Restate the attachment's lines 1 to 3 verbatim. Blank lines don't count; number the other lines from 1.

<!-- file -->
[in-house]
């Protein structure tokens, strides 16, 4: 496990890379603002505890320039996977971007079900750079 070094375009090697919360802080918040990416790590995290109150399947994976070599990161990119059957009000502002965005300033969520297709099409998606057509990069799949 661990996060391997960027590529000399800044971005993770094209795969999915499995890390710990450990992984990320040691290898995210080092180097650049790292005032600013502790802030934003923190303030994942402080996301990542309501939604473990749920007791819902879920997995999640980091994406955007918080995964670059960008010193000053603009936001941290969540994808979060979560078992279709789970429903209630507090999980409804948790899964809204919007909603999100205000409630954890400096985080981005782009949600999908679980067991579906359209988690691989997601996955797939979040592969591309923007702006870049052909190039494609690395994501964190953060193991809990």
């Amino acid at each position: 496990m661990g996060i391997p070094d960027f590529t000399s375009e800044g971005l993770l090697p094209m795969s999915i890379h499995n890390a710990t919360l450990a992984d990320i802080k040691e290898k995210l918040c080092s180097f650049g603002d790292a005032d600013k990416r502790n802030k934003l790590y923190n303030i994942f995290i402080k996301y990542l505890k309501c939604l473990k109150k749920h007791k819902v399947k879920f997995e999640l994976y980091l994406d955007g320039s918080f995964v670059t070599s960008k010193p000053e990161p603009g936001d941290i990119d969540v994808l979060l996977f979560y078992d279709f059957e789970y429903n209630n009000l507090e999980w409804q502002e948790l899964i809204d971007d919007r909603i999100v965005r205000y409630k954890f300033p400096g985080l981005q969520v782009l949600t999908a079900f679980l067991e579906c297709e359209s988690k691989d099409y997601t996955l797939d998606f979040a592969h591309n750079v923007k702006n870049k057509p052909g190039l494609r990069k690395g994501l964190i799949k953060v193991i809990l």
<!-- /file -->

[in-house]
């Protein structure tokens, strides 16, 4: 496990890379603002505890320039996977971007079900750079 070094375009090697919360802080918040990416790590995290109150399947994976070599990161990119059957009000502002965005300033969520297709099409998606057509990069799949 661990996060391997960027590529000399800044971005993770094209795969999915499995890390710990450990992984990320040691290898995210080092180097650049790292005032600013502790802030934003923190303030994942402080996301990542309501939604473990749920007791819902879920997995999640980091994406955007918080995964670059960008010193000053603009936001941290969540994808979060979560078992279709789970429903209630507090999980409804948790899964809204919007909603999100205000409630954890400096985080981005782009949600999908679980067991579906359209988690691989997601996955797939979040592969591309923007702006870049052909190039494609690395994501964190953060193991809990």
């Amino acid at each position: 496990m661990g996060i391997p070094d960027f590529t000399s375009e800044g971005l993770l090697p094209m795969s999915i890379h499995n890390a710990t919360l450990a992984d990320i802080k040691e290898k995210l918040c080092s180097f650049g603002d790292a005032d600013k990416r502790n802030k934003l790590y923190n303030i994942f995290i402080k996301y990542l505890k309501c939604l473990k109150k749920h007791k819902v399947k879920f997995e999640l994976y980091l994406d955007g320039s918080f995964v670059t070599s960008k010193p000053e990161p603009g936001d941290i990119d969540v994808l979060l996977f979560y078992d279709f059957e789970y429903n209630n009000l507090e999980w409804q502002e948790l899964i809204d971007d919007r909603i999100v965005r205000y409630k954890f300033p400096g985080l981005q969520v782009l949600t999908a079900f679980l067991e579906c297709e359209s988690k691989d099409y997601t996955l797939d998606f979040a592969h591309n750079v923007k702006n870049k057509p052909g190039l494609r990069k690395g994501l964190i799949k953060v193991i809990l």